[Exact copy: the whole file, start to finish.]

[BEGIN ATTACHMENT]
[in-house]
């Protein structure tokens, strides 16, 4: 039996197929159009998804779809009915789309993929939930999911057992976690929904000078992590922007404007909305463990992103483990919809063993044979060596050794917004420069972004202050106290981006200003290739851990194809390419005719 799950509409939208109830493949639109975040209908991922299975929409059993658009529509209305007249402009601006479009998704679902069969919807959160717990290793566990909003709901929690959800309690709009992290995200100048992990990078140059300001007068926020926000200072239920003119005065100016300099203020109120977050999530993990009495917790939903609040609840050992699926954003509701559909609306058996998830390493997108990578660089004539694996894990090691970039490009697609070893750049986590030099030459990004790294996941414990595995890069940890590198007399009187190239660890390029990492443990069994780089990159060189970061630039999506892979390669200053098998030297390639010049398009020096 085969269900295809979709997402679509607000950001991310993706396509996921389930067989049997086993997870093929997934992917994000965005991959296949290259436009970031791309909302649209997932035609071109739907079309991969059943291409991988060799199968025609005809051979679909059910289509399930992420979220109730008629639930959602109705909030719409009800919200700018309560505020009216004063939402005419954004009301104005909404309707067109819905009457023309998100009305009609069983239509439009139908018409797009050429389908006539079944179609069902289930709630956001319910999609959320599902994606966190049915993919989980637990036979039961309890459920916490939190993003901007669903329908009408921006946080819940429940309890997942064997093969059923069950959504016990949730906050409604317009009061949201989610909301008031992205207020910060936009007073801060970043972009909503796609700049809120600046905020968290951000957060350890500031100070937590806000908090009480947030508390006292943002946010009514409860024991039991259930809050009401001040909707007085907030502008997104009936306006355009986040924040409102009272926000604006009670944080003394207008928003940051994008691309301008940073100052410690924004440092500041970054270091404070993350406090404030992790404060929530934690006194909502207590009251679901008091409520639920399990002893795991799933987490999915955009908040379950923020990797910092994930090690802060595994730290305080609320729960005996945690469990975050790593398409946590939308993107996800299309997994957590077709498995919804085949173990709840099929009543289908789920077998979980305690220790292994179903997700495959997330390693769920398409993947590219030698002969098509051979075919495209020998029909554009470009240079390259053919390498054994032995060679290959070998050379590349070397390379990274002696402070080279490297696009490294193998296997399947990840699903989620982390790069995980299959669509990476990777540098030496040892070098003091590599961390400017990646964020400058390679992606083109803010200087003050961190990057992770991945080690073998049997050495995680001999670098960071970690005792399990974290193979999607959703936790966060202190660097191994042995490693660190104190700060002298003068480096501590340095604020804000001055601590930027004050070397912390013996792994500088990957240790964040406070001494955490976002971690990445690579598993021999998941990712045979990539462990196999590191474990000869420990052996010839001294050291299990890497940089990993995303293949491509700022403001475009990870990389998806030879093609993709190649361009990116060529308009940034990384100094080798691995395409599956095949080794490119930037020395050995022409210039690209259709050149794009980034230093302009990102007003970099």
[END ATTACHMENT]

[in-house]
């Protein structure tokens, strides 16, 4: 039996197929159009998804779809009915789309993929939930999911057992976690929904000078992590922007404007909305463990992103483990919809063993044979060596050794917004420069972004202050106290981006200003290739851990194809390419005719 799950509409939208109830493949639109975040209908991922299975929409059993658009529509209305007249402009601006479009998704679902069969919807959160717990290793566990909003709901929690959800309690709009992290995200100048992990990078140059300001007068926020926000200072239920003119005065100016300099203020109120977050999530993990009495917790939903609040609840050992699926954003509701559909609306058996998830390493997108990578660089004539694996894990090691970039490009697609070893750049986590030099030459990004790294996941414990595995890069940890590198007399009187190239660890390029990492443990069994780089990159060189970061630039999506892979390669200053098998030297390639010049398009020096 085969269900295809979709997402679509607000950001991310993706396509996921389930067989049997086993997870093929997934992917994000965005991959296949290259436009970031791309909302649209997932035609071109739907079309991969059943291409991988060799199968025609005809051979679909059910289509399930992420979220109730008629639930959602109705909030719409009800919200700018309560505020009216004063939402005419954004009301104005909404309707067109819905009457023309998100009305009609069983239509439009139908018409797009050429389908006539079944179609069902289930709630956001319910999609959320599902994606966190049915993919989980637990036979039961309890459920916490939190993003901007669903329908009408921006946080819940429940309890997942064997093969059923069950959504016990949730906050409604317009009061949201989610909301008031992205207020910060936009007073801060970043972009909503796609700049809120600046905020968290951000957060350890500031100070937590806000908090009480947030508390006292943002946010009514409860024991039991259930809050009401001040909707007085907030502008997104009936306006355009986040924040409102009272926000604006009670944080003394207008928003940051994008691309301008940073100052410690924004440092500041970054270091404070993350406090404030992790404060929530934690006194909502207590009251679901008091409520639920399990002893795991799933987490999915955009908040379950923020990797910092994930090690802060595994730290305080609320729960005996945690469990975050790593398409946590939308993107996800299309997994957590077709498995919804085949173990709840099929009543289908789920077998979980305690220790292994179903997700495959997330390693769920398409993947590219030698002969098509051979075919495209020998029909554009470009240079390259053919390498054994032995060679290959070998050379590349070397390379990274002696402070080279490297696009490294193998296997399947990840699903989620982390790069995980299959669509990476990777540098030496040892070098003091590599961390400017990646964020400058390679992606083109803010200087003050961190990057992770991945080690073998049997050495995680001999670098960071970690005792399990974290193979999607959703936790966060202190660097191994042995490693660190104190700060002298003068480096501590340095604020804000001055601590930027004050070397912390013996792994500088990957240790964040406070001494955490976002971690990445690579598993021999998941990712045979990539462990196999590191474990000869420990052996010839001294050291299990890497940089990993995303293949491509700022403001475009990870990389998806030879093609993709190649361009990116060529308009940034990384100094080798691995395409599956095949080794490119930037020395050995022409210039690209259709050149794009980034230093302009990102007003970099």